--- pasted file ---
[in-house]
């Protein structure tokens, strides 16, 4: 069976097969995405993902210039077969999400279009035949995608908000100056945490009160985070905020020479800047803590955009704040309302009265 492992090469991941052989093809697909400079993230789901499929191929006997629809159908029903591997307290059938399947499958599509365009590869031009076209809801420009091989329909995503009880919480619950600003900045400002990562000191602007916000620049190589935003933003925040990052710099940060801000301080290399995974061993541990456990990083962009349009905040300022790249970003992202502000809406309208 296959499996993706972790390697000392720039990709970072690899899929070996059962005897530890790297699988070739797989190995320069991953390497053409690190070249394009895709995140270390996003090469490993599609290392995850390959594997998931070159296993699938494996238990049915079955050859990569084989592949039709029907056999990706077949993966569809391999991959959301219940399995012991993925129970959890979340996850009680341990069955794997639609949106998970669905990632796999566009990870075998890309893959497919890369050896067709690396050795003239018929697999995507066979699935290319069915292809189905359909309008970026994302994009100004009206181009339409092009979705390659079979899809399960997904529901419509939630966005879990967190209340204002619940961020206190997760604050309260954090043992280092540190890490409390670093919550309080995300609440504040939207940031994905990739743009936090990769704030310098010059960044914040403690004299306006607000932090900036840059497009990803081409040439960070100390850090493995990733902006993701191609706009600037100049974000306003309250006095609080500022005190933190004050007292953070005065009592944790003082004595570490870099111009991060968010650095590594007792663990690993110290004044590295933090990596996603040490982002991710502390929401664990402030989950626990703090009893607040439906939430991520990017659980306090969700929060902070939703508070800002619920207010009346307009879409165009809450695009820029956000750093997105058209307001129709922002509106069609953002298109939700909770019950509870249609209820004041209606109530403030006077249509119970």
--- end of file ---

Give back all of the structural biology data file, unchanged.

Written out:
[in-house]
């Protein structure tokens, strides 16, 4: 069976097969995405993902210039077969999400279009035949995608908000100056945490009160985070905020020479800047803590955009704040309302009265 492992090469991941052989093809697909400079993230789901499929191929006997629809159908029903591997307290059938399947499958599509365009590869031009076209809801420009091989329909995503009880919480619950600003900045400002990562000191602007916000620049190589935003933003925040990052710099940060801000301080290399995974061993541990456990990083962009349009905040300022790249970003992202502000809406309208 296959499996993706972790390697000392720039990709970072690899899929070996059962005897530890790297699988070739797989190995320069991953390497053409690190070249394009895709995140270390996003090469490993599609290392995850390959594997998931070159296993699938494996238990049915079955050859990569084989592949039709029907056999990706077949993966569809391999991959959301219940399995012991993925129970959890979340996850009680341990069955794997639609949106998970669905990632796999566009990870075998890309893959497919890369050896067709690396050795003239018929697999995507066979699935290319069915292809189905359909309008970026994302994009100004009206181009339409092009979705390659079979899809399960997904529901419509939630966005879990967190209340204002619940961020206190997760604050309260954090043992280092540190890490409390670093919550309080995300609440504040939207940031994905990739743009936090990769704030310098010059960044914040403690004299306006607000932090900036840059497009990803081409040439960070100390850090493995990733902006993701191609706009600037100049974000306003309250006095609080500022005190933190004050007292953070005065009592944790003082004595570490870099111009991060968010650095590594007792663990690993110290004044590295933090990596996603040490982002991710502390929401664990402030989950626990703090009893607040439906939430991520990017659980306090969700929060902070939703508070800002619920207010009346307009879409165009809450695009820029956000750093997105058209307001129709922002509106069609953002298109939700909770019950509870249609209820004041209606109530403030006077249509119970």